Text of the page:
Infamous Kentucky judge with race issues sues conduct commission over right to freely express them

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One Kentucky Judge is well-known for stirring controversy in the Bluegrass State, and this time he may have taken it too far.

From the bench and in a number of Facebook posts, Jefferson Circuit Court Judge Olu Stevens expressed his disdain for the criminal justice system, and one Kentucky prosecutor in particular, for alleged biases toward blacks, PINAC News reported. Some of Stevens’ Facebook posts included:

“When a black man is acquitted and then the prosecutor asserts his right to an all white jury panel, those who remain silent have chosen comfort over principle,”

“History will unfavorably judge a prosecutor who loses a jury trial in which a black man is acquitted and then appeals the matter claiming his entitlement to an all white jury panel. No matter the outcome, he will live in infamy,”

“The Jefferson Commonwealth’s Attorney claims I am the only one of 200. I would venture to say he is the first prosecutor in the history of American jurisprudence to lose a jury trial and appeal claiming the jury panel should have been all white. I guess he believes that would have changed the result.”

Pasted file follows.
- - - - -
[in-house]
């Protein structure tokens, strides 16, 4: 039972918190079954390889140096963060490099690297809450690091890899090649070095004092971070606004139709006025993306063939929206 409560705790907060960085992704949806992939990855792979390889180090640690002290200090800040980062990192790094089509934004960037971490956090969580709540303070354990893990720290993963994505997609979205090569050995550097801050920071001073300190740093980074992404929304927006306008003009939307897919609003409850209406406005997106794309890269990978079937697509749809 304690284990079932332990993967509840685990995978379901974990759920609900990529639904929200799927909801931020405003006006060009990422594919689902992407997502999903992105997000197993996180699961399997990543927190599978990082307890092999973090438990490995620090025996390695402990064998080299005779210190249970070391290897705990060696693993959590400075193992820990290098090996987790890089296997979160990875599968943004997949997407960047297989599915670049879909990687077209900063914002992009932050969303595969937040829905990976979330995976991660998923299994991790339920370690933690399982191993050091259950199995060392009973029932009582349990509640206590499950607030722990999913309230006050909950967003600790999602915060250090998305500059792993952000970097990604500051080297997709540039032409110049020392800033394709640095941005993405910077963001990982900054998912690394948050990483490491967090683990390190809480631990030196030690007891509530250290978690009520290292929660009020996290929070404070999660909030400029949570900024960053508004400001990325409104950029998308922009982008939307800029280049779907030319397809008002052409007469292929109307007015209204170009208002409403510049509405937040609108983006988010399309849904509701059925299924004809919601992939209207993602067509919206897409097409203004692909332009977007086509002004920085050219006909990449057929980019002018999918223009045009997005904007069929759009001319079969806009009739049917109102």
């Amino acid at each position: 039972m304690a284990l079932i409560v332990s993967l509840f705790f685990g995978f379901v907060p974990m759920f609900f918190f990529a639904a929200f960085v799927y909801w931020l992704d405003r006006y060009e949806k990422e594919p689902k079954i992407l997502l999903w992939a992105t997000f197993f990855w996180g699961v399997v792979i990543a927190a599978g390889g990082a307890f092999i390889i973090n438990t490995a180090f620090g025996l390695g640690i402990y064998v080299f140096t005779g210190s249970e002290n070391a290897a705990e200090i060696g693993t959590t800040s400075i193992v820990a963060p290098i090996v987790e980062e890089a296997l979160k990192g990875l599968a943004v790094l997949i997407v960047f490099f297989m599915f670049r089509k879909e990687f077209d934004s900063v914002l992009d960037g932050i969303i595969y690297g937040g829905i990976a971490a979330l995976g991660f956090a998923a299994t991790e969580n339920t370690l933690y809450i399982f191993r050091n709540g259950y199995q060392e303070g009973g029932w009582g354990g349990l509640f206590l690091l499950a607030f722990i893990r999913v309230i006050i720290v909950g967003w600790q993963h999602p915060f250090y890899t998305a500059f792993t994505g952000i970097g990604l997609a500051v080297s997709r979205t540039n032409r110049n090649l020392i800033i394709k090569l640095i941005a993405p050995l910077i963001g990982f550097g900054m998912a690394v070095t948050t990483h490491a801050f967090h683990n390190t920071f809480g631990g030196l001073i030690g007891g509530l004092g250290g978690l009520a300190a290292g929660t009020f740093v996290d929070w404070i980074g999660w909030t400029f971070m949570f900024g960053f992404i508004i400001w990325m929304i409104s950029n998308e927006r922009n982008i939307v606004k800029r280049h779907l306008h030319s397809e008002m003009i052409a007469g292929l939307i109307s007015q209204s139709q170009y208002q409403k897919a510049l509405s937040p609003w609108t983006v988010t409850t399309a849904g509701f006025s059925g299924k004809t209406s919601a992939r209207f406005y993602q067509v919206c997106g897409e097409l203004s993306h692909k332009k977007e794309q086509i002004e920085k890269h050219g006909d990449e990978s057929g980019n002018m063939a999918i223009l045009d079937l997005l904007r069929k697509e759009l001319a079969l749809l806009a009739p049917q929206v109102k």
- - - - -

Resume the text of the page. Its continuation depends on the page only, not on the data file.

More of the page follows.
In response to what Stevens called his First Amendment right to free speech, the Kentucky Judicial Conduct Commission (KJCC) issued a notice of their plan to “sanction, suspend or remove” Stevens from his position as judge for violating judicial codes of conduct.

Kentucky Chief Justice John D. Minton Jr., stated, “[Stevens] Appears to flout the directives of the Code of Judicial Conduct, creating a social-media firestorm calculated to aggrandize himself by exploiting the deep-seated and widespread distrust of the criminal-justice system by minority communities.”

Stevens filed a federal lawsuit against the KJCC for its attempt to quiet him, claiming it cannot infringe upon his right to free speech, an act that could also be in possible violation of the Fourteenth Amendment’s due process clause.

Additionally, the lawsuit is intimately tied to prosecutor Tom Wine who motioned for an all-white jury after a racially diversified one acquitted an African-American criminal suspect. This attorney’s motion added fuel to the flame that would lead to many of Stevens’ Facebook posts.

Judge Stevens is infamous for dismissing juries over their lack of diversity, and has done what some might call undermine the justice system by slapping criminals on the wrist and putting the victim on trial instead.

The Court of Appeals issued a notice just last month ordering Stevens to discontinue dismissing juries on the basis that they do not reflect the community in violation of “both U.S. and Kentucky Supreme Court precedent,” Court of Appeals Judge Irv Maze said, according to PINAC News.

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